This week incoming Senate Agriculture Chairperson Stabenow stated in Agri-Pulse that one of her priorities would be an Agricultural Carbon Market. Jim Callan provided the following information regarding that initiative:
Last June, Senators Debbie Stabenow (D-MI), Mike Braun (R-IN), Lindsey Graham (R-SC) and Sheldon Whitehouse (D-RI) introduced the “Growing Climate Solutions Act,” which would “break down barriers for farmers and foresters interested in participating in carbon markets so they can be rewarded for climate-smart practices.” It garnered wide bipartisan support and was backed by many ag and food groups. It essentially creates a carbon credit market certified by USDA and that is provided to producers and landowners. The bill has the support of the American Farm Bureau Federation, National Corn Growers Association, Environmental Defense Fund, McDonald’s, Microsoft, and over 50 farm groups, environmental organizations, and Fortune 500 companies [click here for the full list]. It also is attached. I listened to the Senate Ag Committee hearing on the legislation.
Something to keep our eyes on in 2021 and beyond as it would need to be reintroduced in the new Congress. I am sure this is what Stabenow was referring to in this morning’s Agri-Pulse article that you mentioned. Here is a summary from a news release announcing the bill’s introduction in 2020:
- The Growing Climate Solutions Act creates a certification program at USDA to help solve technical entry barriers that prevent farmer and forest landowner participation in carbon credit markets. These issues – including access to reliable information about markets and access to qualified technical assistance providers and credit protocol verifiers – have limited both landowner participation and the adoption of practices that help reduce the costs of developing carbon credits.
- To address this, bill establishes a Greenhouse Gas Technical Assistance Provider and Third-Party Verifier Certification Program through which USDA will be able to provide transparency, legitimacy, and informal endorsement of third-party verifiers and technical service providers that help private landowners generate carbon credits through a variety of agriculture and forestry related practices. The USDA certification program will ensure that these assistance providers have agriculture and forestry expertise, which is lacking in the current marketplace. As part of the program, USDA will administer a new website, which will serve as a “one stop shop” of information and resources for producers and foresters who are interested in participating in carbon markets.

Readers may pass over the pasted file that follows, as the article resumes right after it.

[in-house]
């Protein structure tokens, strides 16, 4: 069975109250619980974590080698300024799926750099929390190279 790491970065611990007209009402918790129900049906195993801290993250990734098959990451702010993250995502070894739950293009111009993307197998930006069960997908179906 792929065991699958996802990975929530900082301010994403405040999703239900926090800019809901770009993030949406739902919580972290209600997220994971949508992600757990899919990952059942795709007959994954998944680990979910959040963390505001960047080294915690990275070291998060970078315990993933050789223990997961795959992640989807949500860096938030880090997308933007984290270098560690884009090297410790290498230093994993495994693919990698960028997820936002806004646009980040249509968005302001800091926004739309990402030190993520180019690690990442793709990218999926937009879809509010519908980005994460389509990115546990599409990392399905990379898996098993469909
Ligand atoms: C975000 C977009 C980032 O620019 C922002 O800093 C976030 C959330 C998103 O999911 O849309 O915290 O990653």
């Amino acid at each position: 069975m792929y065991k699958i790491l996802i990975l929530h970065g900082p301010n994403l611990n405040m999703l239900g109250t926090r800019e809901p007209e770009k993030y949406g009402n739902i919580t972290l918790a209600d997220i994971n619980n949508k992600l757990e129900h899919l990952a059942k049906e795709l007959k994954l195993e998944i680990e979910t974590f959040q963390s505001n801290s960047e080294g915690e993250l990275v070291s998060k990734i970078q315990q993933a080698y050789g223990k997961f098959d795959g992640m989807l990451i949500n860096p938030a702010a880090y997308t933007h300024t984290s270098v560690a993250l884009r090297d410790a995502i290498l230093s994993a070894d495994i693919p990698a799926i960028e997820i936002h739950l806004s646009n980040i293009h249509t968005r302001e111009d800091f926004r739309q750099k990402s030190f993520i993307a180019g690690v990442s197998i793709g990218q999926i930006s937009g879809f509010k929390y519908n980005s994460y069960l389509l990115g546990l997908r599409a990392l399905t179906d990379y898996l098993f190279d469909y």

- Through the program, USDA will help connect landowners to private sector actors who can assist the landowners in implementing the protocols and monetizing the climate value of their sustainable practices. Third party entities, certified under the program, will be able to claim the status of a “USDA Certified” technical assistance provider or verifier. The USDA certification lowers barriers to entry in the credit markets by reducing confusion and improving information for farmers looking to implement practices that capture carbon, reduce emissions, improve soil health, and make operations more sustainable.
- Today, many third-party groups are developing protocols and testing methods to calculate emissions reduction and sequestration in agriculture and forestry. The landscape is evolving rapidly. The Growing Climate Solutions Act recognizes this fact and provides the Secretary with a robust advisory council composed of agriculture experts, scientists, producers, and others. The advisory council shall advise the Secretary and ensure that the certification program remains relevant, credible, and responsive to the needs of farmers, forest landowners, and carbon market participants alike.
- Finally, the bill instructs USDA to produce a report to Congress to advise about the further development of this policy area including: barriers to market entry, challenges raised by farmers and forest landowners, market performance, and suggestions on where USDA can make a positive contribution to the further adoption of voluntary carbon sequestration practices in agriculture and forestry.